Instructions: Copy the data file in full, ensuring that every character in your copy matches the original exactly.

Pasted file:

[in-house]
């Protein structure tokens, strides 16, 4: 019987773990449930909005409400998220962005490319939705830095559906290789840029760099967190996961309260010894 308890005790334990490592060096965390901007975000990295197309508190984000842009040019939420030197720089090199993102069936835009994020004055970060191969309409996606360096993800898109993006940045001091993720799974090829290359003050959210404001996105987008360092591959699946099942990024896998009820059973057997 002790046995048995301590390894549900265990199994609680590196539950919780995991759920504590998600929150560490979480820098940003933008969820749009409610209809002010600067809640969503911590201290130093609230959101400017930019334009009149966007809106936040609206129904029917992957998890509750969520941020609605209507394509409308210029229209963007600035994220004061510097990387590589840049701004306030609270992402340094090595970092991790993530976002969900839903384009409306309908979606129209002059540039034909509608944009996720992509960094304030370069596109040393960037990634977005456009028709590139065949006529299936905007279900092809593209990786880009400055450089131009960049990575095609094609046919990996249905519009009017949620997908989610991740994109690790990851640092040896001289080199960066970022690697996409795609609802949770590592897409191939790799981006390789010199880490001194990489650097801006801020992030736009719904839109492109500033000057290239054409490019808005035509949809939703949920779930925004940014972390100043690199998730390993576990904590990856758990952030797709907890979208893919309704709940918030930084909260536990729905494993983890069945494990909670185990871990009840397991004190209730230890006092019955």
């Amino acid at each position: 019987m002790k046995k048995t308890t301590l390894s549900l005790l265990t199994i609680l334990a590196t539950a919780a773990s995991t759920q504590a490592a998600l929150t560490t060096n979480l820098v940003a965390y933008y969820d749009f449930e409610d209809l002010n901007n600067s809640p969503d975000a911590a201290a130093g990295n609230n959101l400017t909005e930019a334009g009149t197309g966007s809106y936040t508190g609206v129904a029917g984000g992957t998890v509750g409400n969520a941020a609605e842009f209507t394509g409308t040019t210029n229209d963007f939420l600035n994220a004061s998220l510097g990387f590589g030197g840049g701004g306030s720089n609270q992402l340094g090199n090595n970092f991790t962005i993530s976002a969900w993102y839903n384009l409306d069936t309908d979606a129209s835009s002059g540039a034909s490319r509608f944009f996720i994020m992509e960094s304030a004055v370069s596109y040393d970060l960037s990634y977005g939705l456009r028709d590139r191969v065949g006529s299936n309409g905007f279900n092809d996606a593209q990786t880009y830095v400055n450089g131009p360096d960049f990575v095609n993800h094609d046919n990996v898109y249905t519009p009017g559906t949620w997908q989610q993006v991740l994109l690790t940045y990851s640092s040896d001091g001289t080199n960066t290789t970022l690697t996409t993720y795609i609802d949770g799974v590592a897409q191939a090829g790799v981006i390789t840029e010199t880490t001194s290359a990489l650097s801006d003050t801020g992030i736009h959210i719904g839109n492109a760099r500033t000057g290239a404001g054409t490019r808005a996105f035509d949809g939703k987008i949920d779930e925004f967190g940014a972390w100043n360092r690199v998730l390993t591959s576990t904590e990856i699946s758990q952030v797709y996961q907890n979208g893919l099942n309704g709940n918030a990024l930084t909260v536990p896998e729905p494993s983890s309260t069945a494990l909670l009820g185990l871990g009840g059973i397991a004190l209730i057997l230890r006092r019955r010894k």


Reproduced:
[in-house]
């Protein structure tokens, strides 16, 4: 019987773990449930909005409400998220962005490319939705830095559906290789840029760099967190996961309260010894 308890005790334990490592060096965390901007975000990295197309508190984000842009040019939420030197720089090199993102069936835009994020004055970060191969309409996606360096993800898109993006940045001091993720799974090829290359003050959210404001996105987008360092591959699946099942990024896998009820059973057997 002790046995048995301590390894549900265990199994609680590196539950919780995991759920504590998600929150560490979480820098940003933008969820749009409610209809002010600067809640969503911590201290130093609230959101400017930019334009009149966007809106936040609206129904029917992957998890509750969520941020609605209507394509409308210029229209963007600035994220004061510097990387590589840049701004306030609270992402340094090595970092991790993530976002969900839903384009409306309908979606129209002059540039034909509608944009996720992509960094304030370069596109040393960037990634977005456009028709590139065949006529299936905007279900092809593209990786880009400055450089131009960049990575095609094609046919990996249905519009009017949620997908989610991740994109690790990851640092040896001289080199960066970022690697996409795609609802949770590592897409191939790799981006390789010199880490001194990489650097801006801020992030736009719904839109492109500033000057290239054409490019808005035509949809939703949920779930925004940014972390100043690199998730390993576990904590990856758990952030797709907890979208893919309704709940918030930084909260536990729905494993983890069945494990909670185990871990009840397991004190209730230890006092019955």
């Amino acid at each position: 019987m002790k046995k048995t308890t301590l390894s549900l005790l265990t199994i609680l334990a590196t539950a919780a773990s995991t759920q504590a490592a998600l929150t560490t060096n979480l820098v940003a965390y933008y969820d749009f449930e409610d209809l002010n901007n600067s809640p969503d975000a911590a201290a130093g990295n609230n959101l400017t909005e930019a334009g009149t197309g966007s809106y936040t508190g609206v129904a029917g984000g992957t998890v509750g409400n969520a941020a609605e842009f209507t394509g409308t040019t210029n229209d963007f939420l600035n994220a004061s998220l510097g990387f590589g030197g840049g701004g306030s720089n609270q992402l340094g090199n090595n970092f991790t962005i993530s976002a969900w993102y839903n384009l409306d069936t309908d979606a129209s835009s002059g540039a034909s490319r509608f944009f996720i994020m992509e960094s304030a004055v370069s596109y040393d970060l960037s990634y977005g939705l456009r028709d590139r191969v065949g006529s299936n309409g905007f279900n092809d996606a593209q990786t880009y830095v400055n450089g131009p360096d960049f990575v095609n993800h094609d046919n990996v898109y249905t519009p009017g559906t949620w997908q989610q993006v991740l994109l690790t940045y990851s640092s040896d001091g001289t080199n960066t290789t970022l690697t996409t993720y795609i609802d949770g799974v590592a897409q191939a090829g790799v981006i390789t840029e010199t880490t001194s290359a990489l650097s801006d003050t801020g992030i736009h959210i719904g839109n492109a760099r500033t000057g290239a404001g054409t490019r808005a996105f035509d949809g939703k987008i949920d779930e925004f967190g940014a972390w100043n360092r690199v998730l390993t591959s576990t904590e990856i699946s758990q952030v797709y996961q907890n979208g893919l099942n309704g709940n918030a990024l930084t909260v536990p896998e729905p494993s983890s309260t069945a494990l909670l009820g185990l871990g009840g059973i397991a004190l209730i057997l230890r006092r019955r010894k």